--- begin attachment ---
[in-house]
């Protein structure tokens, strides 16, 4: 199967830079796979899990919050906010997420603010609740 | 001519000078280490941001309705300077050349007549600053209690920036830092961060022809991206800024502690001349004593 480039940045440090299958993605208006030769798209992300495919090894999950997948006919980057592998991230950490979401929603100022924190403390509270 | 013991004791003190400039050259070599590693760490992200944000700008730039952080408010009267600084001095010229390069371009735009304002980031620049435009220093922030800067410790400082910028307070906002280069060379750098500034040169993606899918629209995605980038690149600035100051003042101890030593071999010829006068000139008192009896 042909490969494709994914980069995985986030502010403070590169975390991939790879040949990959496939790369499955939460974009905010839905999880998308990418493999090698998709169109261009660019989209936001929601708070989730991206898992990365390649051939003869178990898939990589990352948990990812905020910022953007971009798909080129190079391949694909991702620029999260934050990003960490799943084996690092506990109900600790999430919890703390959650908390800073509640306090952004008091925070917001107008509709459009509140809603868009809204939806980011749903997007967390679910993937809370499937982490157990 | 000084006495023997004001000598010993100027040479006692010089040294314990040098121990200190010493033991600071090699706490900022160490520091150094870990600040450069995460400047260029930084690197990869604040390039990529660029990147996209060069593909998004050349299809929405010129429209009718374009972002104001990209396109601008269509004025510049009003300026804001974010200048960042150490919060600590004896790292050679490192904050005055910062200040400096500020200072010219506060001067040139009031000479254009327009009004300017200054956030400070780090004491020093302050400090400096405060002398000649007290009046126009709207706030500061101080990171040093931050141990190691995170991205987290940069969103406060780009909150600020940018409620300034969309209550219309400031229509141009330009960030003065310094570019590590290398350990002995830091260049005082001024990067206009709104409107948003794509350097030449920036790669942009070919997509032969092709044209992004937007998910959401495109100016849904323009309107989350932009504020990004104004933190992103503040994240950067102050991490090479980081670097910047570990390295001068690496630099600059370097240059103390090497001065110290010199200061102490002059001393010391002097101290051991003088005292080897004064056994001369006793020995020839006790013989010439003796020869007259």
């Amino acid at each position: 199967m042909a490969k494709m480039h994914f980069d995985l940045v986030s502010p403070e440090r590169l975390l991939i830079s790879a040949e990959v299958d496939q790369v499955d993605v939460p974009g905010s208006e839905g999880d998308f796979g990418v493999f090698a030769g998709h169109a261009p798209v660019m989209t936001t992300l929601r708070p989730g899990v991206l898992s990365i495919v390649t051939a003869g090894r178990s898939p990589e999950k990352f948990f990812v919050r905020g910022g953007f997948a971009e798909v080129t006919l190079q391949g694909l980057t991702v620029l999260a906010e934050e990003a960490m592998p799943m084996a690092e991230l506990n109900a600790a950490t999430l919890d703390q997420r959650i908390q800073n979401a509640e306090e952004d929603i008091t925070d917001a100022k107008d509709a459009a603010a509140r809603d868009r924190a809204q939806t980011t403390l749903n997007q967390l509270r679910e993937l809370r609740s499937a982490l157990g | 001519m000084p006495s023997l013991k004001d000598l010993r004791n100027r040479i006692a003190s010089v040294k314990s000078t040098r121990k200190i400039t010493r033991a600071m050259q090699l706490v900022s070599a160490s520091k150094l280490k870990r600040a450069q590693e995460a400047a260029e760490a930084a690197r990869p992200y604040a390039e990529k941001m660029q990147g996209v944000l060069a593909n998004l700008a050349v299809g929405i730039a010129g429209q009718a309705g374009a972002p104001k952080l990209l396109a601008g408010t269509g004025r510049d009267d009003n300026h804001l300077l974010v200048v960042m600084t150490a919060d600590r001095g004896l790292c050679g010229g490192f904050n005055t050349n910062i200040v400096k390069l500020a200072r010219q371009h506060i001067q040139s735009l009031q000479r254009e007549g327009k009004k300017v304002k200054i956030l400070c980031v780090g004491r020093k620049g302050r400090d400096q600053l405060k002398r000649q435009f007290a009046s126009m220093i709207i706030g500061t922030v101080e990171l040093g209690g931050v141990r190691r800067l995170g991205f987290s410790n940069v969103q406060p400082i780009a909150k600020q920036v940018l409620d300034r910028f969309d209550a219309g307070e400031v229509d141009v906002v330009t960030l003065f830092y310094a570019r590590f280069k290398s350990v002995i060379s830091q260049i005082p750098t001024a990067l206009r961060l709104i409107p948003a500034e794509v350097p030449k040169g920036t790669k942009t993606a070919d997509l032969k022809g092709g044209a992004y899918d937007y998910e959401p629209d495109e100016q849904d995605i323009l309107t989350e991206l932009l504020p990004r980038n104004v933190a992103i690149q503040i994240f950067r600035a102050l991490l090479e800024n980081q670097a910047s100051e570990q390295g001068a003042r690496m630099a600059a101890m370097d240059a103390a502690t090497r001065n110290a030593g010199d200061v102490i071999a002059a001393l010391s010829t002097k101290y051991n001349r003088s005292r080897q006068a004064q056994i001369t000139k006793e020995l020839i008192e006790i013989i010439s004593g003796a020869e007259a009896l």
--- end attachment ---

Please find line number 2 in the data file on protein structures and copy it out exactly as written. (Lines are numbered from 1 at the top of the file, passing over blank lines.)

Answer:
């Protein structure tokens, strides 16, 4: 199967830079796979899990919050906010997420603010609740 | 001519000078280490941001309705300077050349007549600053209690920036830092961060022809991206800024502690001349004593 480039940045440090299958993605208006030769798209992300495919090894999950997948006919980057592998991230950490979401929603100022924190403390509270 | 013991004791003190400039050259070599590693760490992200944000700008730039952080408010009267600084001095010229390069371009735009304002980031620049435009220093922030800067410790400082910028307070906002280069060379750098500034040169993606899918629209995605980038690149600035100051003042101890030593071999010829006068000139008192009896 042909490969494709994914980069995985986030502010403070590169975390991939790879040949990959496939790369499955939460974009905010839905999880998308990418493999090698998709169109261009660019989209936001929601708070989730991206898992990365390649051939003869178990898939990589990352948990990812905020910022953007971009798909080129190079391949694909991702620029999260934050990003960490799943084996690092506990109900600790999430919890703390959650908390800073509640306090952004008091925070917001107008509709459009509140809603868009809204939806980011749903997007967390679910993937809370499937982490157990 | 000084006495023997004001000598010993100027040479006692010089040294314990040098121990200190010493033991600071090699706490900022160490520091150094870990600040450069995460400047260029930084690197990869604040390039990529660029990147996209060069593909998004050349299809929405010129429209009718374009972002104001990209396109601008269509004025510049009003300026804001974010200048960042150490919060600590004896790292050679490192904050005055910062200040400096500020200072010219506060001067040139009031000479254009327009009004300017200054956030400070780090004491020093302050400090400096405060002398000649007290009046126009709207706030500061101080990171040093931050141990190691995170991205987290940069969103406060780009909150600020940018409620300034969309209550219309400031229509141009330009960030003065310094570019590590290398350990002995830091260049005082001024990067206009709104409107948003794509350097030449920036790669942009070919997509032969092709044209992004937007998910959401495109100016849904323009309107989350932009504020990004104004933190992103503040994240950067102050991490090479980081670097910047570990390295001068690496630099600059370097240059103390090497001065110290010199200061102490002059001393010391002097101290051991003088005292080897004064056994001369006793020995020839006790013989010439003796020869007259």